Self-evaporating portable ACs need some condensation in the lower drain pan. If you connect your drain hose to the lower drain port, then the self-evaporating feature of your portable AC won’t work!

Which Drain Port Do You Empty the Portable AC From?

If your portable AC has two drain ports, you only need to empty the bottom drain port when moving or storing the AC.

It won’t hurt to empty your portable AC from the upper drain port as well – but you’ll find that not much water will come out since most of it drains down to the bottom pan.

However, if you live in a humid area or find it necessary to set up a continuous drain hose on your portable AC, then you should empty the upper drain port since your portable AC will collect lots of moisture.

Do You Need Two Drain Hoses for Portable ACs With Two Drain Ports?

You do not need two drain hoses for portable ACs with two drain ports. You only need one drain hose attached to the upper port.

Most times, you won’t need any drain hose at all – unless you live in a humid area.

Portable ACs with two drain ports are self-evaporating – so they automatically drain themselves by evaporating the condensate and blowing the vapor outside through the exhaust hose.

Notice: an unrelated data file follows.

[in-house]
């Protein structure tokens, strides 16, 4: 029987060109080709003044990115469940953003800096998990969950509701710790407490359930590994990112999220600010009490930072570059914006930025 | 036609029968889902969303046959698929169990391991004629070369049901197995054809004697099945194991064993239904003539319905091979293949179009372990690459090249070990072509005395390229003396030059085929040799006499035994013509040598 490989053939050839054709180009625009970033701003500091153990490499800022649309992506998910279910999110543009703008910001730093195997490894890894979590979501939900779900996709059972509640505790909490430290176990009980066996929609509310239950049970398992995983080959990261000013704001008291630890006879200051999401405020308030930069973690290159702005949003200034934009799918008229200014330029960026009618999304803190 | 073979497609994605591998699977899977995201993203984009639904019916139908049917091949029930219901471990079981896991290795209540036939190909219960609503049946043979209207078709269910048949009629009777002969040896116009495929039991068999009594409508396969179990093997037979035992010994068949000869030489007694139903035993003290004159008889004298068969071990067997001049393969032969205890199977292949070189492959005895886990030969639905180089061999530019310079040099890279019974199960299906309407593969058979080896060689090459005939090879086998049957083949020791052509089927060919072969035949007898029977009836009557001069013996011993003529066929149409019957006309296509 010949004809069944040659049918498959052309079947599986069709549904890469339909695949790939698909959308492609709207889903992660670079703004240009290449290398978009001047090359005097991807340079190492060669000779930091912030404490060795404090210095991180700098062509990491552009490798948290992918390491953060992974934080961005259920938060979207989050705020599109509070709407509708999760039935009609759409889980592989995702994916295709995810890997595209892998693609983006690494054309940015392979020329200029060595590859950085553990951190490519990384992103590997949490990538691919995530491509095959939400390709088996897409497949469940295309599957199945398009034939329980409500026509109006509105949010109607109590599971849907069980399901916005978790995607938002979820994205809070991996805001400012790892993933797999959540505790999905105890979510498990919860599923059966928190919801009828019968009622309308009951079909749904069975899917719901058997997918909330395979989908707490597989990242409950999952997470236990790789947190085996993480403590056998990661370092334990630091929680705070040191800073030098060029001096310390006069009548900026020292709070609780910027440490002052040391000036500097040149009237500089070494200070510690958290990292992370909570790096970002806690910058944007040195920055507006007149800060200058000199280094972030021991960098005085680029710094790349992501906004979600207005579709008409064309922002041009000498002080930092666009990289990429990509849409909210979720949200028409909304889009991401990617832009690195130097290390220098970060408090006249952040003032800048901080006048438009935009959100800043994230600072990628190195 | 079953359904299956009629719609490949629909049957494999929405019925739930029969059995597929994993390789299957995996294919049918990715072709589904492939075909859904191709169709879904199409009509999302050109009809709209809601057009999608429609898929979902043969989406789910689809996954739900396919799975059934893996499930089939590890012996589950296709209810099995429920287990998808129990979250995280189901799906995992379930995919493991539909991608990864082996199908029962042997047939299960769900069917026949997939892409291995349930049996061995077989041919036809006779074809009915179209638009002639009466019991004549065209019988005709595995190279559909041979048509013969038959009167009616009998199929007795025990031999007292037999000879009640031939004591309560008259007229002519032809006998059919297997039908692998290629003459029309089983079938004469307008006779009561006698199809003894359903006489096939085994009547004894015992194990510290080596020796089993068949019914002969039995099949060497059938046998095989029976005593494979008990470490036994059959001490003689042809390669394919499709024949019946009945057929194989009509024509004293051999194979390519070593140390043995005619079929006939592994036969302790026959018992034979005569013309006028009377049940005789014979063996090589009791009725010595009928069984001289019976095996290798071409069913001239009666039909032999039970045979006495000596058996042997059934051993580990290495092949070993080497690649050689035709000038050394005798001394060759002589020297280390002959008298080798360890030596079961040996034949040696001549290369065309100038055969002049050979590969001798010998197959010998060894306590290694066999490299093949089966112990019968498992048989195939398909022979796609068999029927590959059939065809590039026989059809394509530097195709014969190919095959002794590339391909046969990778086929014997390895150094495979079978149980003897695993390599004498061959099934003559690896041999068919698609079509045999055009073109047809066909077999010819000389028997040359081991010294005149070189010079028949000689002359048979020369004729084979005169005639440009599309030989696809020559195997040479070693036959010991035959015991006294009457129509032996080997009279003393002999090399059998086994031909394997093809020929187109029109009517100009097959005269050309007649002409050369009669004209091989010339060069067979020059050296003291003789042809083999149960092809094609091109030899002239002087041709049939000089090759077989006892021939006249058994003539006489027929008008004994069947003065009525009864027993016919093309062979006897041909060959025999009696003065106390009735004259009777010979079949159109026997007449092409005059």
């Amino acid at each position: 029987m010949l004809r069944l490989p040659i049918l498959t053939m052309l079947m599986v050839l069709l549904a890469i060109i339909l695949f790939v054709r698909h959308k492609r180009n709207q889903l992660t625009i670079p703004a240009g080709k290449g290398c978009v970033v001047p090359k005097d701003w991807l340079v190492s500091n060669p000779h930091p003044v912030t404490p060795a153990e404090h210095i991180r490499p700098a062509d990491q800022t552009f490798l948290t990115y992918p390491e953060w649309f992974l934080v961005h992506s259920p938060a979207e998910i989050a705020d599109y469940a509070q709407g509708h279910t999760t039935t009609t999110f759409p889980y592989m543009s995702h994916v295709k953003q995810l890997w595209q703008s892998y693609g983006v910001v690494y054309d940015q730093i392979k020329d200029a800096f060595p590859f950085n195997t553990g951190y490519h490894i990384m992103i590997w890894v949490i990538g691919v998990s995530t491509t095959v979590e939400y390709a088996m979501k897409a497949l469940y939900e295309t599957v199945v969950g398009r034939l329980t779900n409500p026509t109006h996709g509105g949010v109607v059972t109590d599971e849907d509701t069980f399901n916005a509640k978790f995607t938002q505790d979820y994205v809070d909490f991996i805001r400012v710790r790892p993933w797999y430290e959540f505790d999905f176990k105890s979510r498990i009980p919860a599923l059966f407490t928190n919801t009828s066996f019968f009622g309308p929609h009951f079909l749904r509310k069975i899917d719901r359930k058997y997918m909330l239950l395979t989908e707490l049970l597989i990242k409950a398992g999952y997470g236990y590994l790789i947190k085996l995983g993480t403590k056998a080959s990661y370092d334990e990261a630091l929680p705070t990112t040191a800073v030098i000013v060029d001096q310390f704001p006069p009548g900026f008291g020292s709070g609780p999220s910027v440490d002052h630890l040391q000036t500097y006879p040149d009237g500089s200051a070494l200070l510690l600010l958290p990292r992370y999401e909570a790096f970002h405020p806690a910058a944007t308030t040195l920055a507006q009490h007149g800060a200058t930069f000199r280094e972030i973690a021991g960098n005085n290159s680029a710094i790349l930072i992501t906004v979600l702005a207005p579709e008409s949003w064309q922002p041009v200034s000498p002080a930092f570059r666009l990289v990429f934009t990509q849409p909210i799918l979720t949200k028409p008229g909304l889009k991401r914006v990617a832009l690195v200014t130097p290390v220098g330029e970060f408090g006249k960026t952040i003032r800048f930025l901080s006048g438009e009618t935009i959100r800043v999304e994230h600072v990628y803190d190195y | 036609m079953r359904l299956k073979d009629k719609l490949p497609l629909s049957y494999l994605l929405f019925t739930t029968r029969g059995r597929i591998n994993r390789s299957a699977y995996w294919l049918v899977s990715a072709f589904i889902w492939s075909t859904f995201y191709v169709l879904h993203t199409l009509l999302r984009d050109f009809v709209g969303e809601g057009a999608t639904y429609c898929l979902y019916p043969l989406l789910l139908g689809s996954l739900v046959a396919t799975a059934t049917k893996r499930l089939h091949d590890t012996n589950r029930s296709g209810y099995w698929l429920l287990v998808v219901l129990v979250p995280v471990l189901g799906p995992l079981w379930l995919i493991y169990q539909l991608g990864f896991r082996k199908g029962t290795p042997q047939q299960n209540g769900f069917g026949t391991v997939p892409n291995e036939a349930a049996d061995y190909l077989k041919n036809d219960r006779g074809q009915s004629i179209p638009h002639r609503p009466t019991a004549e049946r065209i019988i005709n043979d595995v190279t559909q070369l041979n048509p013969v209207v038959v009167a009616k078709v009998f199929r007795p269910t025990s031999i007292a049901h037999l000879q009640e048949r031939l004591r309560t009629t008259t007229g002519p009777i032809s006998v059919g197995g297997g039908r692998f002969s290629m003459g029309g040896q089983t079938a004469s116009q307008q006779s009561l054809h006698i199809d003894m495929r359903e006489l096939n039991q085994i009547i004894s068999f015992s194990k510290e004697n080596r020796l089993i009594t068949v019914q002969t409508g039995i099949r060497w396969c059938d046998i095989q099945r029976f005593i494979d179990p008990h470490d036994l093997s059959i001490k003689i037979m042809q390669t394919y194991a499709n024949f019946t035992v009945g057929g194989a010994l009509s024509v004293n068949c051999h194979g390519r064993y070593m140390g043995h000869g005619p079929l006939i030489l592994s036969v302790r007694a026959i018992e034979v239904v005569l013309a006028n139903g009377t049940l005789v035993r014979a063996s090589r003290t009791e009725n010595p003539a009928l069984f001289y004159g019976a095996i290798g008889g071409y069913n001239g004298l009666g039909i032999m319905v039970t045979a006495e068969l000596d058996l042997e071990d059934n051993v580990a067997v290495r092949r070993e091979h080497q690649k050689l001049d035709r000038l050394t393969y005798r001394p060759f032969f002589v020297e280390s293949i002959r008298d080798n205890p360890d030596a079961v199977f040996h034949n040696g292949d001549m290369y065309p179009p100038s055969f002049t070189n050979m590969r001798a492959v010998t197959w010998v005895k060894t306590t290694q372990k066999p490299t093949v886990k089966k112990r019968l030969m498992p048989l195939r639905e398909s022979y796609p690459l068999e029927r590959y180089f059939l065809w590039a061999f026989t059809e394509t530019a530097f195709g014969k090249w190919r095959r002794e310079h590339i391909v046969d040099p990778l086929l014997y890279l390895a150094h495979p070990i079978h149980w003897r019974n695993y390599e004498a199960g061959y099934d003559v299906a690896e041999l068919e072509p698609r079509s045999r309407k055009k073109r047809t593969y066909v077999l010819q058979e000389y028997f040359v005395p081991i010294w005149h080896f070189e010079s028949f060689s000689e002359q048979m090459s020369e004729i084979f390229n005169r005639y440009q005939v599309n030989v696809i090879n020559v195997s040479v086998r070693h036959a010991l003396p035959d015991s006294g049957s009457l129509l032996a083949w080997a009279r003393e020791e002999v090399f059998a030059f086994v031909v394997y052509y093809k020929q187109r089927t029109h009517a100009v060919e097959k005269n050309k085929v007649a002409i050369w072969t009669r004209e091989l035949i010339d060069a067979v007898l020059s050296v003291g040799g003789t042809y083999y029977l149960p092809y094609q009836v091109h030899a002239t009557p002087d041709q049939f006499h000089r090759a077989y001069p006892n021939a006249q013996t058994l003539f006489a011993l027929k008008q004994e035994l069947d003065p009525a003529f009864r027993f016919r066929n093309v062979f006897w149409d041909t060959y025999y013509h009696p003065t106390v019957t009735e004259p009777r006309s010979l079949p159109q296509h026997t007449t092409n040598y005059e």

What Happens if You Don’t Use a Drain Hose on Your Portable AC?

If you have a self-evaporating portable AC, then you don’t need to use a drain hose unless you live in a humid area.

If your portable AC is not self-evaporating, then you will eventually need to empty its condensate tank from the drain port on the back of the portable AC.

So how do you know if you have a self-evaporating AC?

The easiest way to tell if your portable AC is self-evaporating is to check if it has two drain ports. The upper drain port is used to connect a drain hose, while the lower drain port is used to empty its lower drain pan while moving or storing the portable AC.

Hi, my name is Trey Lewis and I’m the founder and chief editor at HVAC Training Shop. My goal for this website is to help homeowners troubleshoot and maintain their home’s HVAC systems. Whether it’s changing an air filter, troubleshooting a blower motor, or just buying a new humidifier, I want to make sure that you’re covered.

15 thoughts on “Why Do Some Portable ACs Have Two Drains?”

  1. Interesting post. My portable AC (Comfort-Aire PSH-141D) has 3 drains. I understand that the upper drain port has to be used for continuous draining when the AC is on dehumidifier mode. The middle drain port has to be used when the AC is on the heating mode. And the lower drain port has to be used when the AC is on cooling mode and when a sensor indicates that the condensate pan is full. In this latter case, there is no continuous draining possible, probably because this AC is self-evaporating. I would appreciate if you could confirm my understanding because the owner manual is not very clear. Thanks.

    • Hi Yves,

      You can use the upper drain port to continuously drain your portable AC when using it in cooling mode.

      However, I would not recommend that you continuously drain your self-evaporating portable AC unless you find that its condensate pan is regularly getting full due to a high humidity environment.